More than forty years have passed since Coase's fundamental insight that transaction, coordination, and contracting costs must be considered explicitly in explaining the extent of vertical integration. Starting from the truism that profit-maximizing firms will undertake those activities that they find cheaper to administer internally than to purchase in the market, Coase forced economists to begin looking for previously neglected constraints on the trading process that might efficiently lead to an intrafirm rather than an interfirm transaction. This paper attempts to add to this literature by exploring one particular cost of using the market system – the possibility of postcontractual opportunistic behavior.
Opportunistic behavior has been identified and discussed in the modern analysis of the organization of economic activity. Williamson, for example, has referred to effects on the contracting process of “ex post small numbers opportunism,” and Teece has elaborated:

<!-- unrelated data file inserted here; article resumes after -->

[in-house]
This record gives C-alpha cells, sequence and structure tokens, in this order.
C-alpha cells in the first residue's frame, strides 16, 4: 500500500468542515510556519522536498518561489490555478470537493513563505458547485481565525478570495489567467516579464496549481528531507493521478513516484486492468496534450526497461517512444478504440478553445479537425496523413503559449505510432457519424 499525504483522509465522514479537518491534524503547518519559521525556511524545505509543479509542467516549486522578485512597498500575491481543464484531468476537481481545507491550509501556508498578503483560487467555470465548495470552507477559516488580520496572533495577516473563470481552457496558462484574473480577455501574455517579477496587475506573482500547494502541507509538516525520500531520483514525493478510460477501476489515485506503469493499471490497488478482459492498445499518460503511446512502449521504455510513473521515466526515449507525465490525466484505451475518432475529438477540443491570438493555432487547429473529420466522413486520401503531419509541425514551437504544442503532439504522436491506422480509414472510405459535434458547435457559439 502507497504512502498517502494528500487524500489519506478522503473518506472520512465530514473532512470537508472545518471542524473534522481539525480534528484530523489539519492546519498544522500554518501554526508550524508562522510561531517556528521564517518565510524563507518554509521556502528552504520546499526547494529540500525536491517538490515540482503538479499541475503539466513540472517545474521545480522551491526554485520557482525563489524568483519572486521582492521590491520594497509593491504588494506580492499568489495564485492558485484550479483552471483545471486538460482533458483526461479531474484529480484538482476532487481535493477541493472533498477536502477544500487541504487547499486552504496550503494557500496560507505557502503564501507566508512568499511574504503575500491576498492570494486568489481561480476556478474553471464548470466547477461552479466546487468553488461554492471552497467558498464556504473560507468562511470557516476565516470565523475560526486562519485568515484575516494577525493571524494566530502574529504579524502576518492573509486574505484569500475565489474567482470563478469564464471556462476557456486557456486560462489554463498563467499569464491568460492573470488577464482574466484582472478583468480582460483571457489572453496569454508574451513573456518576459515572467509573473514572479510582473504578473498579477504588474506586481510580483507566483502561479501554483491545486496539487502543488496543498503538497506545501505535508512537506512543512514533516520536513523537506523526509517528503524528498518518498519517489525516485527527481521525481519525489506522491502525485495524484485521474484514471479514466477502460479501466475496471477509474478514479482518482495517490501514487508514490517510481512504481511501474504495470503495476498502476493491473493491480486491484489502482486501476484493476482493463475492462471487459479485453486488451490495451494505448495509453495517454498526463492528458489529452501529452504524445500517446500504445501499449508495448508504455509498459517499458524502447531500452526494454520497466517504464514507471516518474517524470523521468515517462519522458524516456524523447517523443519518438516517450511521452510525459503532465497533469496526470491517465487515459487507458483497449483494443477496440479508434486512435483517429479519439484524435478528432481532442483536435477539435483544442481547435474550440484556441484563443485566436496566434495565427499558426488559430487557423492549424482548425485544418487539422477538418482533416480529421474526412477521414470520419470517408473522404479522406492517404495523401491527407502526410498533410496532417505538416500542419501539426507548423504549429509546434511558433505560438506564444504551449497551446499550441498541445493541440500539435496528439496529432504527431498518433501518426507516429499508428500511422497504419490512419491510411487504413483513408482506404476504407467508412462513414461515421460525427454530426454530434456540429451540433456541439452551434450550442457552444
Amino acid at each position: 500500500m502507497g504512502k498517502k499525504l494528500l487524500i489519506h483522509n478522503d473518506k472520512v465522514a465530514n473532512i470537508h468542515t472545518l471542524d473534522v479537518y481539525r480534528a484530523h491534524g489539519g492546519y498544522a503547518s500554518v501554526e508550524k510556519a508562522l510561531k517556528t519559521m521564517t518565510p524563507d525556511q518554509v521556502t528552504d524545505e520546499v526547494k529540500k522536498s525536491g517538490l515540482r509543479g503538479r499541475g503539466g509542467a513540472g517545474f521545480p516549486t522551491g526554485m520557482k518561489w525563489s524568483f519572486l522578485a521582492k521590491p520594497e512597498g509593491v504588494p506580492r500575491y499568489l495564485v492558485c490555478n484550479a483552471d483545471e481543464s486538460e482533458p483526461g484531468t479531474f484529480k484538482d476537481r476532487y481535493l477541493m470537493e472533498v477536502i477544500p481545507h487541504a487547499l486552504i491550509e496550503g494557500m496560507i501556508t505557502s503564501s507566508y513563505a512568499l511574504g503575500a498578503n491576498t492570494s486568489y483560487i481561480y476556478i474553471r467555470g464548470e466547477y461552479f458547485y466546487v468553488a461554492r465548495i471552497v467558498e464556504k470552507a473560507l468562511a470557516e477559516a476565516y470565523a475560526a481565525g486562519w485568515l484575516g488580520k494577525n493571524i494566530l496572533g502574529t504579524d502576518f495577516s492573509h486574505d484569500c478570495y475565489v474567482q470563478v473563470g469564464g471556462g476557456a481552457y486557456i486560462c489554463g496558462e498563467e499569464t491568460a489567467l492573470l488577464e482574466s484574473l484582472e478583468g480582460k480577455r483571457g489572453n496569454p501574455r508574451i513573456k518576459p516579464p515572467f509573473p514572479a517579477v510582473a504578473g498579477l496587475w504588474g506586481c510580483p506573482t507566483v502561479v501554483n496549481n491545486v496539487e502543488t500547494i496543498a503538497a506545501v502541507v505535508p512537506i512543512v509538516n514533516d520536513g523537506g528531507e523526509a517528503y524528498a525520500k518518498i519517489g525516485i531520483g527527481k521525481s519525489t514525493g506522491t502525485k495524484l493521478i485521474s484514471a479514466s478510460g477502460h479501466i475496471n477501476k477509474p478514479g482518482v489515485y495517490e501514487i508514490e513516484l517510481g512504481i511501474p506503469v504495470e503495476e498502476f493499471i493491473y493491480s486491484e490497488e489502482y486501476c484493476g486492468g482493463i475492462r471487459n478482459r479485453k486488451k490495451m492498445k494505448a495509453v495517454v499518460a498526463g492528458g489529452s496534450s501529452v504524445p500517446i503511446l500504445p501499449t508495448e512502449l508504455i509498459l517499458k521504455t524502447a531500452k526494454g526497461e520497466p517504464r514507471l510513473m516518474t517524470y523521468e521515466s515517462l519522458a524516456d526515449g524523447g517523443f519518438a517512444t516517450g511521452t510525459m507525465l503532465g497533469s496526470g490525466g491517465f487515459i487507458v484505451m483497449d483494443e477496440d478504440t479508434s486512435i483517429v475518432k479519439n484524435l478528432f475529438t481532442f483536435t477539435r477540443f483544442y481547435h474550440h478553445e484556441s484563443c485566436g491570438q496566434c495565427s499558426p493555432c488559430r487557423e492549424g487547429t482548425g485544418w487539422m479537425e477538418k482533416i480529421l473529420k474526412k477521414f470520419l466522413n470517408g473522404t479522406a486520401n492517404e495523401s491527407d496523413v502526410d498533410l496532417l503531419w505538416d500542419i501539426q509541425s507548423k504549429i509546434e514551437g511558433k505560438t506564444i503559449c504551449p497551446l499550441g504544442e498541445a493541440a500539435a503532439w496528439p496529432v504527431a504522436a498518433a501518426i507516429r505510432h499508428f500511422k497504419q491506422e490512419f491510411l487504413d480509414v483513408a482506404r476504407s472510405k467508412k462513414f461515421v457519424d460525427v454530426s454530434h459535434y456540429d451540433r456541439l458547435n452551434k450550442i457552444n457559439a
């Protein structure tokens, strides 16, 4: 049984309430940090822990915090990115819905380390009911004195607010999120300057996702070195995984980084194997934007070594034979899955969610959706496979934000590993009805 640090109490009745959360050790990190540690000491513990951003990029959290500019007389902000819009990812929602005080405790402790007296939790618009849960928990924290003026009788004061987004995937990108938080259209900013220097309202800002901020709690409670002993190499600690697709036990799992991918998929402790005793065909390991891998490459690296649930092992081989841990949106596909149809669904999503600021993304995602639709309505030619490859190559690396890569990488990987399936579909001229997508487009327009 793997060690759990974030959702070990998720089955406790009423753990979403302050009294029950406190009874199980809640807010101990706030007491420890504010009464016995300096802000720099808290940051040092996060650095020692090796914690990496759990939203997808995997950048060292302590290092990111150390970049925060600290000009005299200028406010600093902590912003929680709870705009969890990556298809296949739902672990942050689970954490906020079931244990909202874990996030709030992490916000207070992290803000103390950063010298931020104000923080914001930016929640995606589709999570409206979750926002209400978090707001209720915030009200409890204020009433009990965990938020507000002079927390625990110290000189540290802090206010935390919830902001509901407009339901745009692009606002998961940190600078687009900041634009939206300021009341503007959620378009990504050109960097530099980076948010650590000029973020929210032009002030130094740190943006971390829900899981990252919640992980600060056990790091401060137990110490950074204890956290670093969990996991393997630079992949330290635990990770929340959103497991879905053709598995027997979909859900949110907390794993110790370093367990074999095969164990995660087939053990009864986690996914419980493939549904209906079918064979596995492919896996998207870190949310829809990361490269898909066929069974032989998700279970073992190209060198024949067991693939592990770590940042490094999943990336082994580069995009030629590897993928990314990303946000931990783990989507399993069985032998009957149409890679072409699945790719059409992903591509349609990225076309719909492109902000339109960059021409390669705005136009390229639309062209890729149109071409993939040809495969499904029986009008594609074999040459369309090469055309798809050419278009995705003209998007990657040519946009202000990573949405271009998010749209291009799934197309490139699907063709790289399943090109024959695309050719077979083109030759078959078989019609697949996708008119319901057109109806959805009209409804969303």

Even when all of the relevant contingencies can be specified in a contract, contracts are still open to serious risks since they are not always honored. The 1970's are replete with examples of the risks associated with relying on contracts … [O]pen displays of opportunism are not infrequent and very often litigation turns out to be costly and ineffectual.
The particular circumstance we emphasize as likely to produce a serious threat of this type of reneging on contracts is the presence of appropriable specialized quasi rents. After a specific investment is made and such quasi rents are created, the possibility of opportunistic behavior is very real.
To better understand the molecular mechanisms involved in the biodegradation
of hydrocarbon compounds from the “Erika” oil-spill, we have studied the
ability of Marinobacter hydrocarbonoclasticus strain sp 17 to cope with hexadecane
as sole carbon and energy source. Growth kinetics of cultures shifted from acetate to hexadecane
revealed the presence of a 20 hours adaptation phase. Changes in global
protein expression in response to hexadecane was analyzed by two-dimensional
gel electrophoresis. Of the 370 proteins detected 42 had their expression
level altered in presence of hexadecane indicating that alkane adaptation
may involve many cellular functions.